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Establishing informed consent with a 13-year-old

Case study: Establishing informed consent with a 13-year-old

Niko, a massage therapist with kinesiology and sports massage training, has just been named as the RMT for players in an Under-14 soccer team in his city. He attends all the games and works with other team personnel to ensure that each player is safe to play.

Ana is 13 years old and a gifted defensive player. Recently, during a particularly intense game, Ana badly strained a hamstring on her left leg. She was helped off the field by team personnel who strongly recommended that she receive massage therapy from Niko. Because of her family’s cultural beliefs, Ana is discouraged by her family from having any physical contact with males unrelated to her. She knows that she needs treatment but she tells Niko that her father will not consent to her receiving treatment from him because he is male.

Niko agrees that Ana would need her father’s permission before he could treat her. He says he is sorry about her injury and wishes her good luck. Ana limps off the soccer field, fearful that this injury means the end of her competitive season.

Did Niko’s actions meet the consent standard of practice?

Overall, no. Unfortunately, although massage therapy is indicated for this injury, Niko simply accepts Ana’s concern over her father’s expected refusal and decides not to get involved. He doesn’t review how to establish informed consent with a minor nor does he discuss any other treatment options with her. Rather than engaging Ana with open-ended questions and actively listening, Niko makes no effort to determine if she is capable of understanding the nature of the injury or consenting to treatment as a mature minor. He does not describe the rationale for treatment, the expected positive effects, or any concerns, negative effects, or other considerations. Neither does he invite questions or provide time for Ana to consider her alternatives.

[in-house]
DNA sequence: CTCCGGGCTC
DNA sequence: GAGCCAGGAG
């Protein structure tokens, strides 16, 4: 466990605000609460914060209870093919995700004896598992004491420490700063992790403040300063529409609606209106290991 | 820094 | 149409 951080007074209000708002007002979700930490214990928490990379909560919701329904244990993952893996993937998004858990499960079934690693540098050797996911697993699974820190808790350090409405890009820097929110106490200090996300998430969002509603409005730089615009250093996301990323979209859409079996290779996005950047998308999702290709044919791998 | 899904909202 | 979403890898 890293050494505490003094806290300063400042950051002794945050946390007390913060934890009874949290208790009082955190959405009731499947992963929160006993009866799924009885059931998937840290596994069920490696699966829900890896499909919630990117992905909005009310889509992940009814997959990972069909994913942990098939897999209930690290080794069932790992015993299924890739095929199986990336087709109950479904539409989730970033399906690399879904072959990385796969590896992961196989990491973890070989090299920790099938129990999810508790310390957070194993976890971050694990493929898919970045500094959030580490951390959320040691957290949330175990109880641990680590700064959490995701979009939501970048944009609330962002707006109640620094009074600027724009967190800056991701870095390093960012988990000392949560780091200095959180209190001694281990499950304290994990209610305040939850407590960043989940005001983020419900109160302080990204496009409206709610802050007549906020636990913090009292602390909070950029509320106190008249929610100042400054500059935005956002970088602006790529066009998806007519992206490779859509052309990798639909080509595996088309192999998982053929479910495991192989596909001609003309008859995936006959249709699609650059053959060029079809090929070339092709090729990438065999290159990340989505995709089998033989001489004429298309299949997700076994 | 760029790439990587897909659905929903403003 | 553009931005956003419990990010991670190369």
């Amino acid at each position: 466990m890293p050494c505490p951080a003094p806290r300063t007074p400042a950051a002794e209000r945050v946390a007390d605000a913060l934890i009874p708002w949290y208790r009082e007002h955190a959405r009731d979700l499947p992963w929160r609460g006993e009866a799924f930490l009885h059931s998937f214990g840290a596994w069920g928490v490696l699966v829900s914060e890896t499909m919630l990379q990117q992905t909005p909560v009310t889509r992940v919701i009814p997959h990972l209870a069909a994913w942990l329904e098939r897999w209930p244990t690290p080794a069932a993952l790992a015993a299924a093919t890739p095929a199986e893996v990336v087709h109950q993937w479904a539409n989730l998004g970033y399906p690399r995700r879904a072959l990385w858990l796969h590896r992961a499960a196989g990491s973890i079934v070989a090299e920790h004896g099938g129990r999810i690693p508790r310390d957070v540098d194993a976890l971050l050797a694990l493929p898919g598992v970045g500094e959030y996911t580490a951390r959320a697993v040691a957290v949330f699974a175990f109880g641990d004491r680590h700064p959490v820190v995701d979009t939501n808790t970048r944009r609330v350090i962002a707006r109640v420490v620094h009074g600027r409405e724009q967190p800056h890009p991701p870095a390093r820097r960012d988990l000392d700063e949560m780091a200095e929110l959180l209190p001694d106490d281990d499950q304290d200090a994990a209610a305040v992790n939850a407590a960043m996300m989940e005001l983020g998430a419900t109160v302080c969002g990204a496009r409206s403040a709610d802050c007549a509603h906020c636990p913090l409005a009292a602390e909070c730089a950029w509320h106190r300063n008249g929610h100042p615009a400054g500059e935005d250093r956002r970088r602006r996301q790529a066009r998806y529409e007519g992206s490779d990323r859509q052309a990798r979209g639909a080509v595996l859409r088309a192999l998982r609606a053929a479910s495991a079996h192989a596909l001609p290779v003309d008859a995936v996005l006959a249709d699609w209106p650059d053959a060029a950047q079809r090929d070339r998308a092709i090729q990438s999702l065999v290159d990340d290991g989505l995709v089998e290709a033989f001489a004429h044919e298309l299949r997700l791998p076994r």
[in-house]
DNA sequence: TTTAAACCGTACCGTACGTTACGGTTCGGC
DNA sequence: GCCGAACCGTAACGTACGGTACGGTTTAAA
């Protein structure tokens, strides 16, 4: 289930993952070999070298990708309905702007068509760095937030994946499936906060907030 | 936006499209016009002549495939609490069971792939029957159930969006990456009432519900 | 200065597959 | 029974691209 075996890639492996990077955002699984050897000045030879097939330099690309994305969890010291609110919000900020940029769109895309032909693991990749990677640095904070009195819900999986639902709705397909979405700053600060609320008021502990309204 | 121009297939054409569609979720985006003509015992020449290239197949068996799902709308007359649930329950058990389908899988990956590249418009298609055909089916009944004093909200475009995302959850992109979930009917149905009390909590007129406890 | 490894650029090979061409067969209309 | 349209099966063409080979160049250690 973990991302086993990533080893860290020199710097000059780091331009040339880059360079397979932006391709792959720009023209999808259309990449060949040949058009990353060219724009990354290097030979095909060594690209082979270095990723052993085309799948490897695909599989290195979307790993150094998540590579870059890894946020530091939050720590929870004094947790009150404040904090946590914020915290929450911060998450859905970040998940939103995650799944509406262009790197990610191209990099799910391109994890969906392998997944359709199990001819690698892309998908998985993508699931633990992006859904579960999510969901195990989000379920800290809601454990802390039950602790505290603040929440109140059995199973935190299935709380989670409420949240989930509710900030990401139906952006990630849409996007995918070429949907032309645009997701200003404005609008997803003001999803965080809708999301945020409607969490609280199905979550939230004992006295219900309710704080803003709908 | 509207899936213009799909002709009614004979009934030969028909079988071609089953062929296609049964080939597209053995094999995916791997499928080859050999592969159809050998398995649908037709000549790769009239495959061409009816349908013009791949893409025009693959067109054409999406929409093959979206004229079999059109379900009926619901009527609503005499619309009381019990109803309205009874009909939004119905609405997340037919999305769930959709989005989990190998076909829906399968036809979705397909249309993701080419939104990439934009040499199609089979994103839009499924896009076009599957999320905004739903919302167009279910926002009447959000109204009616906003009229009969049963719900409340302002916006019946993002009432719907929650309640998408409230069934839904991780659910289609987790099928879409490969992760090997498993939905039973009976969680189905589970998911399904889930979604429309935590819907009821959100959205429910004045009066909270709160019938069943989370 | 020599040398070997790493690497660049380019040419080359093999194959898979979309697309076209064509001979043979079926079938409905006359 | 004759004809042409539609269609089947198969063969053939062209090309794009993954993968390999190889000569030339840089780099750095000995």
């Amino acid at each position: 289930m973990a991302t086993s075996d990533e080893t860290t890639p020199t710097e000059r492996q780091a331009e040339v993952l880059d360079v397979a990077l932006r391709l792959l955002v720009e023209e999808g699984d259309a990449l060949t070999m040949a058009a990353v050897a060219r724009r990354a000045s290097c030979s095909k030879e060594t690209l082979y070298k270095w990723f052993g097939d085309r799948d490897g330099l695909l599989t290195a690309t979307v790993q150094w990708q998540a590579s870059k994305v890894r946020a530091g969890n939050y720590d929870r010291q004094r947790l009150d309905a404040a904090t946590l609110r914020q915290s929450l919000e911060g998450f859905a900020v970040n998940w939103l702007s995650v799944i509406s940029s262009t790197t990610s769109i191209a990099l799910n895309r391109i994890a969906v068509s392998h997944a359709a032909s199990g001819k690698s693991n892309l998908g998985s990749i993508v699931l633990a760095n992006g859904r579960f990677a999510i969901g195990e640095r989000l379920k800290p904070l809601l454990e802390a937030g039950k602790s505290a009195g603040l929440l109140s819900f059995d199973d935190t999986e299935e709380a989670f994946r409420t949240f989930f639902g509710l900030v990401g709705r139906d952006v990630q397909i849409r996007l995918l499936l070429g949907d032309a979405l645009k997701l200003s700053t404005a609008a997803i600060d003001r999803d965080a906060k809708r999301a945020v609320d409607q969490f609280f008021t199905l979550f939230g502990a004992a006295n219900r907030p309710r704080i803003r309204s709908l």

According to the Infants Act, provincial legislation that forms part of the basis for the consent standard of practice, it is not essential that Ana include her father in the informed consent discussion if she is capable of understanding what is proposed. A mature minor’s consent is sufficient if the RMT is satisfied that the minor understands the nature, consequences, and reasonably foreseeable benefits and risks of the proposed health care.

On the other hand, Ana is very concerned about her father’s opinion. Niko could have suggested that they include Ana’s father in a discussion with the coach and other team personnel so that they could inform her father of the nature of proposed treatment, and how it could positively impact her rate of recovery.  

Engaging in a careful, deliberate, and thoughtful informed consent conversation may provide an acceptable way for Ana to receive the treatment she needs while at the same time honouring her family dynamics. Establishing informed consent thoroughly and carefully can provide patients with time to determine their best course of action.

Consent standard of practice case studies

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